Goal of ending extreme poverty by 2030 unlikely: World Bank

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According to a new World Bank report, the world is unlikely to fulfill the objective of ending extreme poverty by 2030.

According to the World Bank’s Poverty and Shared Prosperity report, worldwide progress in decreasing extreme poverty has stalled.

“The conflict in Ukraine threatens to exacerbate the worst setback to global poverty-reduction efforts since 1990,” it stated.

According to the world agency, the pandemic would push nearly 70 million people into extreme poverty by 2020, the largest one-year increase since global poverty tracking began in 1990.

“As a result, an estimated 719 million people will be living on less than USD2.15 a day by the end of 2020,” the report stated.

According to the estimate, around 600 million people, predominantly in Sub-Saharan Africa, will still be living on less than USD2.15 per day by 2030.

It stated that in the absence of fiscal action, the average poverty rate in emerging nations might be 2.4 points higher, emphasizing that robust fiscal policy measures made a “notable difference” in limiting the impact of the pandemic on poverty.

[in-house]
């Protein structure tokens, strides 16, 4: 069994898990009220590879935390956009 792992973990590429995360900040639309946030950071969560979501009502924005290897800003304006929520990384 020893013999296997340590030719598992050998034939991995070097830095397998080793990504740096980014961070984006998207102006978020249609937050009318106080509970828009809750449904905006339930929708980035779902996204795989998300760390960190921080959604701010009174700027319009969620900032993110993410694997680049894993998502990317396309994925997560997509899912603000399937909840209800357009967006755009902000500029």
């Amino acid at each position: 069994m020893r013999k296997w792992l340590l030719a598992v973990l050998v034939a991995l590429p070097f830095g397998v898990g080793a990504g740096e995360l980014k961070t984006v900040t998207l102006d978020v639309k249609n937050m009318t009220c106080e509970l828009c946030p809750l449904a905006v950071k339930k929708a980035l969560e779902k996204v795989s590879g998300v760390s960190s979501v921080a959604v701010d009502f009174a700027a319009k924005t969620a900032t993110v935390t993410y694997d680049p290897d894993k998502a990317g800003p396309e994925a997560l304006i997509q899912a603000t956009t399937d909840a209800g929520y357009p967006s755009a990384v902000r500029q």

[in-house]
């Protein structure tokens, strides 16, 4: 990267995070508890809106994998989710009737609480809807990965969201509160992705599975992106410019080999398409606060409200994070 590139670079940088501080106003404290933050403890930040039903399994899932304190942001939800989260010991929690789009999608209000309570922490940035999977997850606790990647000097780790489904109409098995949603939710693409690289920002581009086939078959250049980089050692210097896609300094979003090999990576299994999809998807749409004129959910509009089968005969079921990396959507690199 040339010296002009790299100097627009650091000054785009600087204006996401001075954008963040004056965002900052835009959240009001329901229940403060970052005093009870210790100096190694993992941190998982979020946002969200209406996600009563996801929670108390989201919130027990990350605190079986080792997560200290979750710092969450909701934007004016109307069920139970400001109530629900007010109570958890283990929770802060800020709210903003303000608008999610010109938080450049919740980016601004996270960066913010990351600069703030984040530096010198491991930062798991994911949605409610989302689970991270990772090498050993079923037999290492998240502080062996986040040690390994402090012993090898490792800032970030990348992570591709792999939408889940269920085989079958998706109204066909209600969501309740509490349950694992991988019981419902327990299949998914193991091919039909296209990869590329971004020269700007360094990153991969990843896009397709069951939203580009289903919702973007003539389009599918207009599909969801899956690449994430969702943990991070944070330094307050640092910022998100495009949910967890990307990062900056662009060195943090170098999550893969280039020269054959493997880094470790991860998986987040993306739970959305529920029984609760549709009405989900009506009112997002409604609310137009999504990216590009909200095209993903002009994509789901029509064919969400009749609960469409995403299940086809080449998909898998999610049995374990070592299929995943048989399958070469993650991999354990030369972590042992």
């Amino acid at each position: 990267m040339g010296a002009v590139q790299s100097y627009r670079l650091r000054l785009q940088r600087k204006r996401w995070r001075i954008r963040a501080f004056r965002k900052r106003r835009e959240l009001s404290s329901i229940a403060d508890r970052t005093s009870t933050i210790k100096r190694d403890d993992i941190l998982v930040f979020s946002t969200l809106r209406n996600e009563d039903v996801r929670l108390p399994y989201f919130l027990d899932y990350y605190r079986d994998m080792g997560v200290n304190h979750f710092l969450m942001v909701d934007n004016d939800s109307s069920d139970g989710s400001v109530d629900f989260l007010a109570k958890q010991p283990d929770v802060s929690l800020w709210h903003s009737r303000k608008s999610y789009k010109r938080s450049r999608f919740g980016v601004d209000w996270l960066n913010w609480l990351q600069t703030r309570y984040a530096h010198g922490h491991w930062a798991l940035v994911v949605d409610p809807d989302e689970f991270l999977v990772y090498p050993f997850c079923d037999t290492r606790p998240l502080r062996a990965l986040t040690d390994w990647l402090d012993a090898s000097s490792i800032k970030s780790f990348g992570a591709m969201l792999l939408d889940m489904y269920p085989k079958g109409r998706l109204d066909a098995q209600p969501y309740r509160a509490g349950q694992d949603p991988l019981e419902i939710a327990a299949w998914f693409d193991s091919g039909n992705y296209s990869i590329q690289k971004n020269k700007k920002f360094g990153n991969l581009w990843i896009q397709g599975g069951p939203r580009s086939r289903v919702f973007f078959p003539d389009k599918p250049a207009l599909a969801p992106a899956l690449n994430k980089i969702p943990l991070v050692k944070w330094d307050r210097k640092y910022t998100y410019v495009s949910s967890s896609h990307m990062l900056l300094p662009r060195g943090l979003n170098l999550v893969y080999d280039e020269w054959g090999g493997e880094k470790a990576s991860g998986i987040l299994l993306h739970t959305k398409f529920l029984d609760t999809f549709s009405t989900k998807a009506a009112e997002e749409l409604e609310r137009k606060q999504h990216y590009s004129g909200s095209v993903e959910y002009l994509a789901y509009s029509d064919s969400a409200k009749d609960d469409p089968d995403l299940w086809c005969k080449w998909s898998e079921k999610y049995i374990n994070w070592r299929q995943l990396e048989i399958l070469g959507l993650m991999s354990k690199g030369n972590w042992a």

World Bank President David Malpass stated in response to the study, “Progress in decreasing extreme poverty has virtually stalled in tandem with reduced global economic development.”

“Macroeconomic policies must be adjusted to improve global capital allocation, promote currency stability, lower inflation, and restart growth in median income. The existing quo entails slower global growth, higher interest rates, increased risk aversion, and fragility in many emerging countries,” he continued.

Source: Anadolu

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